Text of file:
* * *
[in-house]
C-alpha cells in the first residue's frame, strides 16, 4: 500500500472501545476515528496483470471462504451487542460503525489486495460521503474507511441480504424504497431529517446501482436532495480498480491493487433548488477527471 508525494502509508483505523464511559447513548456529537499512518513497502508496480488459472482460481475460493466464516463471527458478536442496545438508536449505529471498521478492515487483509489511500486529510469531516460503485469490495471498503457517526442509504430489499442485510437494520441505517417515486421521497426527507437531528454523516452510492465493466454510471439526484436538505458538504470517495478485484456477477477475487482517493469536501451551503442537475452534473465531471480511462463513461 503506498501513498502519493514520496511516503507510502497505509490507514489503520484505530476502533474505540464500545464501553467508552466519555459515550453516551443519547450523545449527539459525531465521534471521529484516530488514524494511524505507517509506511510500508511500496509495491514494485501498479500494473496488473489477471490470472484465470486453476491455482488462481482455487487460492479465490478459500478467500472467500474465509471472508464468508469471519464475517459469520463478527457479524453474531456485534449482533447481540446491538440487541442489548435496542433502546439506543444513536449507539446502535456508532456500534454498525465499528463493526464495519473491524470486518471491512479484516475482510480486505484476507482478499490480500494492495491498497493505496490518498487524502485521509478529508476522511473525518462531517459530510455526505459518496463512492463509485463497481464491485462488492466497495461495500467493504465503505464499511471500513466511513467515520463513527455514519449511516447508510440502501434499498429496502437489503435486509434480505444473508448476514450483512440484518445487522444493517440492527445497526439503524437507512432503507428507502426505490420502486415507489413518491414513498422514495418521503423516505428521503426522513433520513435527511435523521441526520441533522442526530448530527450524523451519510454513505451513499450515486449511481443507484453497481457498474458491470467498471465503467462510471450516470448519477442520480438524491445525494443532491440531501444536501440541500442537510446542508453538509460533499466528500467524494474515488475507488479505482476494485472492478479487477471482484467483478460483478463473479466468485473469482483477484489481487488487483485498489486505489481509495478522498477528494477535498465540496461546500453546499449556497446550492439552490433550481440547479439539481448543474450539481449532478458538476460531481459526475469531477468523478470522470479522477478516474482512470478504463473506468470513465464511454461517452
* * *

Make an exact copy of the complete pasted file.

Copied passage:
[in-house]
C-alpha cells in the first residue's frame, strides 16, 4: 500500500472501545476515528496483470471462504451487542460503525489486495460521503474507511441480504424504497431529517446501482436532495480498480491493487433548488477527471 508525494502509508483505523464511559447513548456529537499512518513497502508496480488459472482460481475460493466464516463471527458478536442496545438508536449505529471498521478492515487483509489511500486529510469531516460503485469490495471498503457517526442509504430489499442485510437494520441505517417515486421521497426527507437531528454523516452510492465493466454510471439526484436538505458538504470517495478485484456477477477475487482517493469536501451551503442537475452534473465531471480511462463513461 503506498501513498502519493514520496511516503507510502497505509490507514489503520484505530476502533474505540464500545464501553467508552466519555459515550453516551443519547450523545449527539459525531465521534471521529484516530488514524494511524505507517509506511510500508511500496509495491514494485501498479500494473496488473489477471490470472484465470486453476491455482488462481482455487487460492479465490478459500478467500472467500474465509471472508464468508469471519464475517459469520463478527457479524453474531456485534449482533447481540446491538440487541442489548435496542433502546439506543444513536449507539446502535456508532456500534454498525465499528463493526464495519473491524470486518471491512479484516475482510480486505484476507482478499490480500494492495491498497493505496490518498487524502485521509478529508476522511473525518462531517459530510455526505459518496463512492463509485463497481464491485462488492466497495461495500467493504465503505464499511471500513466511513467515520463513527455514519449511516447508510440502501434499498429496502437489503435486509434480505444473508448476514450483512440484518445487522444493517440492527445497526439503524437507512432503507428507502426505490420502486415507489413518491414513498422514495418521503423516505428521503426522513433520513435527511435523521441526520441533522442526530448530527450524523451519510454513505451513499450515486449511481443507484453497481457498474458491470467498471465503467462510471450516470448519477442520480438524491445525494443532491440531501444536501440541500442537510446542508453538509460533499466528500467524494474515488475507488479505482476494485472492478479487477471482484467483478460483478463473479466468485473469482483477484489481487488487483485498489486505489481509495478522498477528494477535498465540496461546500453546499449556497446550492439552490433550481440547479439539481448543474450539481449532478458538476460531481459526475469531477468523478470522470479522477478516474482512470478504463473506468470513465464511454461517452